At the start of the lackluster 38th Spenser novel from late MWA Grand Master Parker, the iconic Boston PI agrees to protect art historian Ashton Prince during the exchange for cash of a rare painting held for ransom, 17th-century Dutch artist Franz Hermenszoon’s Lady with a Finch. When a bomb kills Prince during the botched exchange, Spenser naturally plans to even the score. And naturally, Spenser’s probing--into the painting’s complex history, Prince’s twisted life, the museum that owned the painting--leads to violent reactions. Spenser’s habitual wisecracking often comes across as merely smart-alecky, but as always he backs the attitude with performance. While this crime thriller is short on the kind of grit and character that earned Parker (1932–2010) an Edgar Award and numerous Shamus nominations, fans should still relish this probably final opportunity to enjoy the inimitable Spenser, who made his debut in 1973’s The Godwulf Manuscript. (Oct.)
Parker died this past January, making this the last in his long-running and popular series featuring wisecracking Boston PI Spenser. Like the series debut, The Godwulf Manuscript, the plot involves a missing artifact, a murder, and Spenser's determination to do the job he set out to do no matter who or what stands in his way. The missing artifact here is a stolen painting, and Spenser's client is an art professor who wants protection while ransoming it. Things, of course, are not quite what they seem, and the path to resolution is full of twists, betrayals, secrets, and good intentions gone horribly wrong. Parker's dialog is as sharp and snappy as ever. VERDICT Fans of the series and of mystery fiction in general will enjoy one last outing with Spenser, longtime lover Susan, and Pearl the Wonder Dog. [See Prepub Alert, LJ 5/1/10.]—Bradley A. Scott, Texas A&M Univ., Corpus Christi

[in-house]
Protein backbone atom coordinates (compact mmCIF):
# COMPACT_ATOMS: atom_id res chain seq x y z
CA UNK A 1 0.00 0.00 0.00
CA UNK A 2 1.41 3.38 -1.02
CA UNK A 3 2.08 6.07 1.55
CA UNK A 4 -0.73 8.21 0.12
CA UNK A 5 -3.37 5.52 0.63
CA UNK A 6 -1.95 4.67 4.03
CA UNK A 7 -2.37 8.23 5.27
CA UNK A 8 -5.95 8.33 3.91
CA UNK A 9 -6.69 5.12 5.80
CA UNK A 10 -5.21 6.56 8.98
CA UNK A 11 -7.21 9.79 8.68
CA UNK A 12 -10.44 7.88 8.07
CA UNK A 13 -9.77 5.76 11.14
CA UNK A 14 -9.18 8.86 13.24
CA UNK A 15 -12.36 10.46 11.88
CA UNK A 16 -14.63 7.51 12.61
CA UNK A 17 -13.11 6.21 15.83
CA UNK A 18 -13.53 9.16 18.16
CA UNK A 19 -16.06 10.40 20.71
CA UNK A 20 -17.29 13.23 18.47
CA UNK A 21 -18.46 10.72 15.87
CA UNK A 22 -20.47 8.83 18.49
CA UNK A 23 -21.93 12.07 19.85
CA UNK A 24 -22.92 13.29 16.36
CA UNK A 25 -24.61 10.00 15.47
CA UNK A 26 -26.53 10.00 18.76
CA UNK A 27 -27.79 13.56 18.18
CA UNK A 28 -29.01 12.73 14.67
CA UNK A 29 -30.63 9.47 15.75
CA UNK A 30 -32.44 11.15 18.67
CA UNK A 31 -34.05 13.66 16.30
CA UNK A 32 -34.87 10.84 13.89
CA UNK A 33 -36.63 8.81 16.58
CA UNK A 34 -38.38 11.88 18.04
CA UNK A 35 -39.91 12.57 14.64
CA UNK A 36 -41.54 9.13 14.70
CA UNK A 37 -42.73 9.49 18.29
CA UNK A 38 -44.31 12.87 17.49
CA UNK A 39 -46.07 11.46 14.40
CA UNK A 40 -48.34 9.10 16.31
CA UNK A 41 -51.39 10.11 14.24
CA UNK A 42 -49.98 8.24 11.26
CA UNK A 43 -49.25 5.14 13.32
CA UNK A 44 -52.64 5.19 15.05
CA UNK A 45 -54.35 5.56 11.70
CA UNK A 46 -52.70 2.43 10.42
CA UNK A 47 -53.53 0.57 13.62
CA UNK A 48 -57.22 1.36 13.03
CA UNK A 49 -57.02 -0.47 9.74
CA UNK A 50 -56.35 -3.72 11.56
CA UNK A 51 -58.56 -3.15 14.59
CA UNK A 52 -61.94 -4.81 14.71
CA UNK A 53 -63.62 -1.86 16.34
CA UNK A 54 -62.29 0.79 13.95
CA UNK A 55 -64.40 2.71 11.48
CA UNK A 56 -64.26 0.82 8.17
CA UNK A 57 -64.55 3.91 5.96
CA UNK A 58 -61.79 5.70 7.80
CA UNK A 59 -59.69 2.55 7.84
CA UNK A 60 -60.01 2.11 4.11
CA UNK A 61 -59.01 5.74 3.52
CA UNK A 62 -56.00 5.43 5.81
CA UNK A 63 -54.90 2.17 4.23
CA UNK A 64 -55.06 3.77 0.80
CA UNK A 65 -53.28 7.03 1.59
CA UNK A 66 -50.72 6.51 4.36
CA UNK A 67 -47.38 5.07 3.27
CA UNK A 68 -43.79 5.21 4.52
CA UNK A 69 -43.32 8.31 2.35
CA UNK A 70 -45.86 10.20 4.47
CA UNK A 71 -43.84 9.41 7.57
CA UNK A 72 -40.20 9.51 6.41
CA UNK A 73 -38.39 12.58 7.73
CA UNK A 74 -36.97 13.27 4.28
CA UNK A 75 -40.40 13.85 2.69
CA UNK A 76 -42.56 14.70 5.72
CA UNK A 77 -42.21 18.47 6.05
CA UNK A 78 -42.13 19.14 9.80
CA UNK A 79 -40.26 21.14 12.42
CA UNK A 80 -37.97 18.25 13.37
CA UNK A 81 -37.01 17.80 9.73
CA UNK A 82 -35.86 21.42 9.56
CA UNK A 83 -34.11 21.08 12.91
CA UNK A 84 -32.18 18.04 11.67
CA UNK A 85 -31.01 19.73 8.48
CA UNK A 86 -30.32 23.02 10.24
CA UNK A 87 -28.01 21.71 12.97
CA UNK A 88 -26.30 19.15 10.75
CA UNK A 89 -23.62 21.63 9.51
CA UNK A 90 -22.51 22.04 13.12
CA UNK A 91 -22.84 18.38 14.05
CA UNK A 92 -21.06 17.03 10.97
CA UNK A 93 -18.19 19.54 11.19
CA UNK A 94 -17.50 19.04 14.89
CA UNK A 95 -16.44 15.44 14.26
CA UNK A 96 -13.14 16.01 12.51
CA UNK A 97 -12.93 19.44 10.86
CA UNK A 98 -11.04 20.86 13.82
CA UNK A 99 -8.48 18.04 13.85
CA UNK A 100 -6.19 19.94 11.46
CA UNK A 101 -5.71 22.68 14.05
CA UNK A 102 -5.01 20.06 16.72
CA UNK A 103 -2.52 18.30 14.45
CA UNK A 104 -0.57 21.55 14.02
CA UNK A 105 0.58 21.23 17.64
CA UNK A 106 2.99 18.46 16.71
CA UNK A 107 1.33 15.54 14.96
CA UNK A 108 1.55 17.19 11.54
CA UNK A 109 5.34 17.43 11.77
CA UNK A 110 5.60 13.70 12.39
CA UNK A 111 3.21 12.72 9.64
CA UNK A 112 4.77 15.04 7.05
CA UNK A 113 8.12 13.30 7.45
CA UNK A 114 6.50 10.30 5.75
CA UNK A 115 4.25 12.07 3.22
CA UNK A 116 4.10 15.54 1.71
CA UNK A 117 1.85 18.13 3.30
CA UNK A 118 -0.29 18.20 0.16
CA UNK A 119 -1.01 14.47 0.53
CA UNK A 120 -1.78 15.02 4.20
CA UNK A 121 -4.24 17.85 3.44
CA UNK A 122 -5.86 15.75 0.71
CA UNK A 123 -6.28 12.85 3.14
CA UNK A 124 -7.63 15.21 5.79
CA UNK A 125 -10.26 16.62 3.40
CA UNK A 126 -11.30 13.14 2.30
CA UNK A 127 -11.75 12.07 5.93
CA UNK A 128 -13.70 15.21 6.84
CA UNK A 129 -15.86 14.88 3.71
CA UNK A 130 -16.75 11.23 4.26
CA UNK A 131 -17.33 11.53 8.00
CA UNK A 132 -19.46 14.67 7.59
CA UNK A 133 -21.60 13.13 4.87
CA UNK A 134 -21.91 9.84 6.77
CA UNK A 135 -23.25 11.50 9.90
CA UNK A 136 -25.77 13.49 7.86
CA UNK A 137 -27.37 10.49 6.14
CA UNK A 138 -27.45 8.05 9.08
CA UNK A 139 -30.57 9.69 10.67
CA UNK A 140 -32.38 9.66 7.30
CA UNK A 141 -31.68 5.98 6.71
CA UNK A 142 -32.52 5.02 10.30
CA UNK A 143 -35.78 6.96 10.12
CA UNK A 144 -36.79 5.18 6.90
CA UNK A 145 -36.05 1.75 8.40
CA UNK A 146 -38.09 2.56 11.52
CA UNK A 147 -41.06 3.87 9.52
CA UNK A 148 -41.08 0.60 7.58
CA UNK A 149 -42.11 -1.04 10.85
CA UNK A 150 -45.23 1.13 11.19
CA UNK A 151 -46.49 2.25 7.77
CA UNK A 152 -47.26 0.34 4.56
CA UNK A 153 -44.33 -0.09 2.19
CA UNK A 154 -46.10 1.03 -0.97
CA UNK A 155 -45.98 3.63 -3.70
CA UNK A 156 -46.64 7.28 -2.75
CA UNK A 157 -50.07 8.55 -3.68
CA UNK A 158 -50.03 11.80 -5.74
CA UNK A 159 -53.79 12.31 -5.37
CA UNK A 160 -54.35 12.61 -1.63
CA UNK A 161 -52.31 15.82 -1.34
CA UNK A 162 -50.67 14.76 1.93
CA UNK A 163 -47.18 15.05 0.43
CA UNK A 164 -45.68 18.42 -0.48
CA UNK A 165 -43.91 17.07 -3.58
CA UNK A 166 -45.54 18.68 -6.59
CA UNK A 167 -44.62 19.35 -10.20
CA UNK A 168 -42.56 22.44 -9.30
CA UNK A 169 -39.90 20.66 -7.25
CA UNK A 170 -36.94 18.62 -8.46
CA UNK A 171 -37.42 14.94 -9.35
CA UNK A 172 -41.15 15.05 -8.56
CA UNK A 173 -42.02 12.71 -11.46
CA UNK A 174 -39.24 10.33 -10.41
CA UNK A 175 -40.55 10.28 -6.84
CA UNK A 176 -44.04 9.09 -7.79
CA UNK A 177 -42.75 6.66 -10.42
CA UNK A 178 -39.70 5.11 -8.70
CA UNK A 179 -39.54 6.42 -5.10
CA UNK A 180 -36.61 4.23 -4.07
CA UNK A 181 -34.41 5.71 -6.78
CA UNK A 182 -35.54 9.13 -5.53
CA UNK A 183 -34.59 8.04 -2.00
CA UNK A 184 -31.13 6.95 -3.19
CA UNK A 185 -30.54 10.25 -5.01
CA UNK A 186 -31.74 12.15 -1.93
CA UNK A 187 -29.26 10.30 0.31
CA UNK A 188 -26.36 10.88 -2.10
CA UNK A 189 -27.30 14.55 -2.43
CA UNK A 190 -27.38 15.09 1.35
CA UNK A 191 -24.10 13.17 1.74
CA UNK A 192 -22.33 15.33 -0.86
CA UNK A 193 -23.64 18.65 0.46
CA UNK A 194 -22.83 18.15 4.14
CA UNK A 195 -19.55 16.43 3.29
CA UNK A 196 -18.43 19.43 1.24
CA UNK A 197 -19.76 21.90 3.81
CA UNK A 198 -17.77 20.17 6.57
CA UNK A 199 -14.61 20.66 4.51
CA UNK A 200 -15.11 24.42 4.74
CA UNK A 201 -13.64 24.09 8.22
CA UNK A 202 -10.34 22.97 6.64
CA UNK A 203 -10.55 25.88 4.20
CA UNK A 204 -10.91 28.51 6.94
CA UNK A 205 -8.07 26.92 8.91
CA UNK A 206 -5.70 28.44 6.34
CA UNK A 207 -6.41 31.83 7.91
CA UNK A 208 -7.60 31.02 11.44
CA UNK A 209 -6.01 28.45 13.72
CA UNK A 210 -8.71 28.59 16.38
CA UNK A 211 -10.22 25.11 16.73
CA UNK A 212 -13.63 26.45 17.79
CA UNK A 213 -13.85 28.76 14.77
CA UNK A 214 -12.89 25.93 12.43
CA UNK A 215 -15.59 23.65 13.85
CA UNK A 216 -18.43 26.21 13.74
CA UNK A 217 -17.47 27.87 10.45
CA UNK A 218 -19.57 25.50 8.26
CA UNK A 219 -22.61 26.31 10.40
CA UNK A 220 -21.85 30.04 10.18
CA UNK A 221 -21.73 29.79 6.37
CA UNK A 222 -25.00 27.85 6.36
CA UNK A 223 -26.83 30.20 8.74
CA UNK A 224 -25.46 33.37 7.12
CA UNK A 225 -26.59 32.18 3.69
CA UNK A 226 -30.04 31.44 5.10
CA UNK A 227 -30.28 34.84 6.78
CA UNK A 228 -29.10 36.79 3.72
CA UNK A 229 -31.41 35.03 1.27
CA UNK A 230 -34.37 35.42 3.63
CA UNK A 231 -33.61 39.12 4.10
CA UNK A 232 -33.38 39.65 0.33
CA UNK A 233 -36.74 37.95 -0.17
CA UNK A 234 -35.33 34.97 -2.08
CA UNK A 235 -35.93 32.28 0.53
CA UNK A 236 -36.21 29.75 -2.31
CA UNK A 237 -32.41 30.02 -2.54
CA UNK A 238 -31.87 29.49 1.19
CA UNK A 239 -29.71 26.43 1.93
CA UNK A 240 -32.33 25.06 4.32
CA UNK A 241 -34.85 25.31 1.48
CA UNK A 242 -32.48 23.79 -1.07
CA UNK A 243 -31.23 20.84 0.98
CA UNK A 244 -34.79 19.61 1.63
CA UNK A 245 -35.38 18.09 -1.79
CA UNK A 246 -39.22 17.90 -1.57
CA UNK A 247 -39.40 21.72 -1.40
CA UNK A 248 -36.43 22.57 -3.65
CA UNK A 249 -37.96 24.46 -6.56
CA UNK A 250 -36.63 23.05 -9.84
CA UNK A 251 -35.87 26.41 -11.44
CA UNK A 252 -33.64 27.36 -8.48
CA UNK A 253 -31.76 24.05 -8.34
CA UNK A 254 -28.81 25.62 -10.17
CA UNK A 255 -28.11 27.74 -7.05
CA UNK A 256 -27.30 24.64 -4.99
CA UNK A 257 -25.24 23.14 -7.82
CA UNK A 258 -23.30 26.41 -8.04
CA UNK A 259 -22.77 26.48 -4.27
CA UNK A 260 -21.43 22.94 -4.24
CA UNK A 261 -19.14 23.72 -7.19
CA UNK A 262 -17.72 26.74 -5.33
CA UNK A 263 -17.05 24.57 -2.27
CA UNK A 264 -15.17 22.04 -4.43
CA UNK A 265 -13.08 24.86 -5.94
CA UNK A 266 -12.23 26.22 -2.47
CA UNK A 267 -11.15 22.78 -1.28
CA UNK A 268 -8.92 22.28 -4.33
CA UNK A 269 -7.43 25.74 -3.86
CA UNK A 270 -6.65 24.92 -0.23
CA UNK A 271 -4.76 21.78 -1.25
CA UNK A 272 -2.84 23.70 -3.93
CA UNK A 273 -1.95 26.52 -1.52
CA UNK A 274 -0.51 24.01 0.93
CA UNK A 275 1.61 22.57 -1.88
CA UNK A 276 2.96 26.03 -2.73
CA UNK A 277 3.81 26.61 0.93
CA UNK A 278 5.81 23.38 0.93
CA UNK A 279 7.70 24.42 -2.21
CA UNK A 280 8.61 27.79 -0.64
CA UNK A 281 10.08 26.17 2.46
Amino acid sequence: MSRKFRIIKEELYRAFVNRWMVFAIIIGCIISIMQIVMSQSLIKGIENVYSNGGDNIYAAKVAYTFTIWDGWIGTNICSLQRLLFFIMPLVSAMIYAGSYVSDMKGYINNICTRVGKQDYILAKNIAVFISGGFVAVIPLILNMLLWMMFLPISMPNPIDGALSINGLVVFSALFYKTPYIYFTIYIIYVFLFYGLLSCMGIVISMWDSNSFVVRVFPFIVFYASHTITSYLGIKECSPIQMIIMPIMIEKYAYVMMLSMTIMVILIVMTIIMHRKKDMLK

Spenser's last case.
The opening sequence, in which Spenser (The Professional,2009, etc.)makes a monkey out of a college professor who clearly needs him more than Spenser needs the professor, hearkens back to the Boston private eye's very first case (The Godwulf Manuscript, 1973). This time, however, Parker adds a pleasing twist. As forensic art consultant and all-around twit Dr. Ashton Prince returns from his rendezvous with the thieves ransoming the 17th-century canvas Lady with a Finch to the waiting Spenser, whom he'd hired to accompany him on the drop-off, the package he's picked up in exchange for the ransom explodes, killing him. Although Spenserfeels honor-bound to avenge his late client, nobody wants his help or is interested in talking to him, and the more he finds out about Prince, the less he likes him. Working patiently, Spenser breaks down the defenses of insurance-resolution specialist Winifred Minor; her daughter Missy, one of the many coeds Prince seems to have pursued; Prince's daffy widow, oh-so-sensitive poet Rosalind Wellington; and Morton Lloyd, attorney to the museum from which the painting was stolen. Only after several more people have died does he realize how tenaciously the painted lady's provenance is entangled in the Holocaust, so that the case becomes, as he tells his ladylove Dr. Susan Silverman, "the most Jewish thing I've ever dealt with."
The yawning gap between the customary attitudinizing and the serious issues the tale raises make this far from Spenser's finest hour, yet one no serious fan will think of missing.